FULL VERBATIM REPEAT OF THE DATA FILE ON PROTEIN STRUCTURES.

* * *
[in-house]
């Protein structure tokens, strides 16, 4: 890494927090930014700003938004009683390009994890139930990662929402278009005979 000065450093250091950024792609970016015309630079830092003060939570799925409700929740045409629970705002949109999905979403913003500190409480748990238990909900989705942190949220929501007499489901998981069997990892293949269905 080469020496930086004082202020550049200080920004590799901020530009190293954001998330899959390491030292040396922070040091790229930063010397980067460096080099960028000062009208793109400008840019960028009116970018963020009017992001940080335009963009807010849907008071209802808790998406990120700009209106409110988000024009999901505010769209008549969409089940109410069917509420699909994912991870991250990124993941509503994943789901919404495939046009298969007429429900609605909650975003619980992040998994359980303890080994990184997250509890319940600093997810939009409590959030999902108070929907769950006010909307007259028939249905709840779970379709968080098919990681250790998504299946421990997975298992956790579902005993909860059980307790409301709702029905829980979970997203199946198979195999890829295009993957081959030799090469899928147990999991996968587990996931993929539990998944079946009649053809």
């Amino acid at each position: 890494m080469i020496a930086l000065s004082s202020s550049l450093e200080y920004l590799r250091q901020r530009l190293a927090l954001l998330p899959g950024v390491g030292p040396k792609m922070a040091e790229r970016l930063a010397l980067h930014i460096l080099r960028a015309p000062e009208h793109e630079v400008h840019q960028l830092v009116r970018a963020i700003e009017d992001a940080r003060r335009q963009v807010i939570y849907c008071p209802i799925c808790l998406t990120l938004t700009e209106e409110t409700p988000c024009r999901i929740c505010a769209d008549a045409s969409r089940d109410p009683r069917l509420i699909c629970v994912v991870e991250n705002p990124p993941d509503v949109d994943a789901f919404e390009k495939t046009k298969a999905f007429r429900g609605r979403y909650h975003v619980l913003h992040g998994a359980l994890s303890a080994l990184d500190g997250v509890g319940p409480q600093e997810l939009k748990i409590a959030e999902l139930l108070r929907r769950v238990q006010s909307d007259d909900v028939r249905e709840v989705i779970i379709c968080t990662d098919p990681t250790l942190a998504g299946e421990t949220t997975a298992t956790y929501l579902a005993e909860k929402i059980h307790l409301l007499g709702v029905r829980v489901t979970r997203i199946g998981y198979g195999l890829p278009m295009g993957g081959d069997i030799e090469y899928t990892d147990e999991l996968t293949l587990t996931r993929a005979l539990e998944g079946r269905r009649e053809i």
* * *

[in-house]
């Protein structure tokens, strides 16, 4: 890494927090930014700003938004009683390009994890139930990662929402278009005979 000065450093250091950024792609970016015309630079830092003060939570799925409700929740045409629970705002949109999905979403913003500190409480748990238990909900989705942190949220929501007499489901998981069997990892293949269905 080469020496930086004082202020550049200080920004590799901020530009190293954001998330899959390491030292040396922070040091790229930063010397980067460096080099960028000062009208793109400008840019960028009116970018963020009017992001940080335009963009807010849907008071209802808790998406990120700009209106409110988000024009999901505010769209008549969409089940109410069917509420699909994912991870991250990124993941509503994943789901919404495939046009298969007429429900609605909650975003619980992040998994359980303890080994990184997250509890319940600093997810939009409590959030999902108070929907769950006010909307007259028939249905709840779970379709968080098919990681250790998504299946421990997975298992956790579902005993909860059980307790409301709702029905829980979970997203199946198979195999890829295009993957081959030799090469899928147990999991996968587990996931993929539990998944079946009649053809």
């Amino acid at each position: 890494m080469i020496a930086l000065s004082s202020s550049l450093e200080y920004l590799r250091q901020r530009l190293a927090l954001l998330p899959g950024v390491g030292p040396k792609m922070a040091e790229r970016l930063a010397l980067h930014i460096l080099r960028a015309p000062e009208h793109e630079v400008h840019q960028l830092v009116r970018a963020i700003e009017d992001a940080r003060r335009q963009v807010i939570y849907c008071p209802i799925c808790l998406t990120l938004t700009e209106e409110t409700p988000c024009r999901i929740c505010a769209d008549a045409s969409r089940d109410p009683r069917l509420i699909c629970v994912v991870e991250n705002p990124p993941d509503v949109d994943a789901f919404e390009k495939t046009k298969a999905f007429r429900g609605r979403y909650h975003v619980l913003h992040g998994a359980l994890s303890a080994l990184d500190g997250v509890g319940p409480q600093e997810l939009k748990i409590a959030e999902l139930l108070r929907r769950v238990q006010s909307d007259d909900v028939r249905e709840v989705i779970i379709c968080t990662d098919p990681t250790l942190a998504g299946e421990t949220t997975a298992t956790y929501l579902a005993e909860k929402i059980h307790l409301l007499g709702v029905r829980v489901t979970r997203i199946g998981y198979g195999l890829p278009m295009g993957g081959d069997i030799e090469y899928t990892d147990e999991l996968t293949l587990t996931r993929a005979l539990e998944g079946r269905r009649e053809i």